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Donald William Peterman, ASC (January 3, 1932 – February 5, 2011) was an American cinematographer whose numerous feature film credits included Flashdance, Cocoon, Star Trek IV: The Voyage Home, Point Break, and Men in Black, [1] He was a regular collaborator of directors like Ron Howard, Barry Sonnenfeld, and Ron Underwood. He was a two-time Academy Award nominee and a member of the Academy of Motion Picture Arts and Sciences and the American Society of Cinematographers since 1984.[2]

Donald Peterman
Donald William Peterman

(1932-01-03)January 3, 1932
Los Angeles, California, United States
DiedFebruary 5, 2011(2011-02-05) (aged 79)
Palos Verdes Estates, California, United States
Other namesDon Peterman
Years active1966–2000
OrganizationAmerican Society of Cinematographers

Life and careerEdit

Peterman was born in Los Angeles, on January 3, 1932.[1] He graduated from Redondo Union High School in Redondo Beach, California, before serving in the United States Army during the early 1950s.[1] Peterman began shooting documentaries for the U.S. Army during his time in the service.

Peterman began his professional career as a clapper loader for Hal Roach Studios at the age of 22 after leaving the U.S. Army.[1][2] He departed Hal Roach Studios for Cascade Studios, where he worked the optical printer and animation camera.[2] Peterman left Cascade Studios to on the Lassie television series, but later returned to Cascade Studios to become director of photography for the studio's television commercial productions.[2]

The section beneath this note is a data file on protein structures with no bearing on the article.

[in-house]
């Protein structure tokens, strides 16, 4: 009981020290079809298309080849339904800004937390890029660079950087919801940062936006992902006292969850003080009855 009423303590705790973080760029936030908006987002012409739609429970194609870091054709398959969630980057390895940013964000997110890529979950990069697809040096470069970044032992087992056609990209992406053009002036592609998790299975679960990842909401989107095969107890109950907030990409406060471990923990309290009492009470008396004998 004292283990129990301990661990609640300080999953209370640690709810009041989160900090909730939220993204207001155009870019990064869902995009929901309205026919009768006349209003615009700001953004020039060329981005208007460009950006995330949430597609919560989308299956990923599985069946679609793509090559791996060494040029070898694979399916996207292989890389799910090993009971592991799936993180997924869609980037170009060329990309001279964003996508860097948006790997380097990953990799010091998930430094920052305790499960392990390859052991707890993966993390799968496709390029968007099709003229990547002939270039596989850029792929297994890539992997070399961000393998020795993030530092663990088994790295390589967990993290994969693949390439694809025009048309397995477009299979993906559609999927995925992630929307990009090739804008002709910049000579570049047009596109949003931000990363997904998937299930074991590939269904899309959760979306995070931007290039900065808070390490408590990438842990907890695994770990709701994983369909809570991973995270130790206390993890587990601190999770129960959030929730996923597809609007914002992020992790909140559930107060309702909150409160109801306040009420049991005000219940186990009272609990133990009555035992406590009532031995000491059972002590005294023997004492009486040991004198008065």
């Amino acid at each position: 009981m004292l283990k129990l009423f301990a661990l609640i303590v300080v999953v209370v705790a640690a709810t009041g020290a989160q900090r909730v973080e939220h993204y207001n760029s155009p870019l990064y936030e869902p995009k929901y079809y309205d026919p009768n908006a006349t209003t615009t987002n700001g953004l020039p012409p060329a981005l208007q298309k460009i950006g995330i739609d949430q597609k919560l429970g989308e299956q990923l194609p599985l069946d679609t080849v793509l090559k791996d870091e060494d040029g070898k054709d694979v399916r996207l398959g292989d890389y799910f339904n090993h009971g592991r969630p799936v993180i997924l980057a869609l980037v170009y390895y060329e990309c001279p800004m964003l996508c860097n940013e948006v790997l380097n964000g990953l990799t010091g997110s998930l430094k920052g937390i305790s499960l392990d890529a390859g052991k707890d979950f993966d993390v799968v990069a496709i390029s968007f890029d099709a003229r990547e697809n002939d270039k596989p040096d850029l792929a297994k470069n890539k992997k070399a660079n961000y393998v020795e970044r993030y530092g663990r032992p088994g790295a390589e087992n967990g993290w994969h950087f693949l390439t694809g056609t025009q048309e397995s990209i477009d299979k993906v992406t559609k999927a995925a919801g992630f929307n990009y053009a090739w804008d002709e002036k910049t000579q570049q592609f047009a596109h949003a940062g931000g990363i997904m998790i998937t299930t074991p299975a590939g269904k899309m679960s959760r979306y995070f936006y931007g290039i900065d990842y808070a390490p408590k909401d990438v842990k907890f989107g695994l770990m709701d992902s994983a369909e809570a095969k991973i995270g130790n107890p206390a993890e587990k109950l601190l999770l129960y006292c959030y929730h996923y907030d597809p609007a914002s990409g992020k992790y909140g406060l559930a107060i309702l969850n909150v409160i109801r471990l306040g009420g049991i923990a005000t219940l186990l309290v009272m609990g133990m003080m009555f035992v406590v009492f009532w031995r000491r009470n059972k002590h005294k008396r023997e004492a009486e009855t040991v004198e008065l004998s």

Peterman made his film debut as director of photography in the 1979 horror film, When a Stranger Calls.[1][2] The film, described by Peterman as a "a down-and-dirty production," was shot in 25 days with a $1.7 million budget.[3] Peterman was able to shoot nighttime scenes in six foot-candles of soft light without the aid of high-speed film stock or lenses.[4]

Peterman was nominated for an Academy Award for Best Cinematography on the 1983 film, Flashdance, starring Jennifer Beals.[1] However, he lost to Sven Nykvist at the 56th Academy Awards. Peterman received his second nomination for in 1986 for his work on Star Trek IV: The Voyage Home, which was directed by Leonard Nimoy, but lost to Chris Menges at the 59th Academy Awards in 1987.[1] Peterman's many other film credits included Splash in 1984, Cocoon in 1985, 1991's Point Break and the comedy Get Shorty, which was released in 1995, and Men In Black in 1997.[1]

In 1997, Peterman suffered head injuries, a broken leg and broken ribs in an accident on the film set of Mighty Joe Young.[1] Peterman was on a platform suspended eighteen feet from the ground when the crane holding the platform snapped, throwing Peterman to the ground.[1] A cameraman working with Peterman was also injured in the accident.[1] Production was delayed for two days, and Peterman was replaced by Oliver Wood for the remainder of principal photography.

Peterman's last film was Ron Howard's How the Grinch Stole Christmas in 2000.[1][2]

Don Peterman died at his home in Palos Verdes Estates, California, of myelodysplastic syndrome on February 5, 2011, at the age of 79.[1][2]


Awards and nominationsEdit


  1. ^ a b c d e f g h i j k l m "Perry Moore, 'Narnia' series executive producer, dies at 39; Don Peterman, Oscar-nominated cinematographer, dies at 79; Nancy Carr, network TV publicist, dies at 50". Los Angeles Times. February 22, 2011. Retrieved February 23, 2011.
  2. ^ a b c d e f g "'Flashdance' d.p. Don Peterman dies at 79". Variety. February 21, 2011. Retrieved February 23, 2011.
  3. ^ "» Remembering Don Peterman, ASC". Retrieved September 9, 2017.
  4. ^ "» Remembering Don Peterman, ASC". Retrieved September 9, 2017.

External linksEdit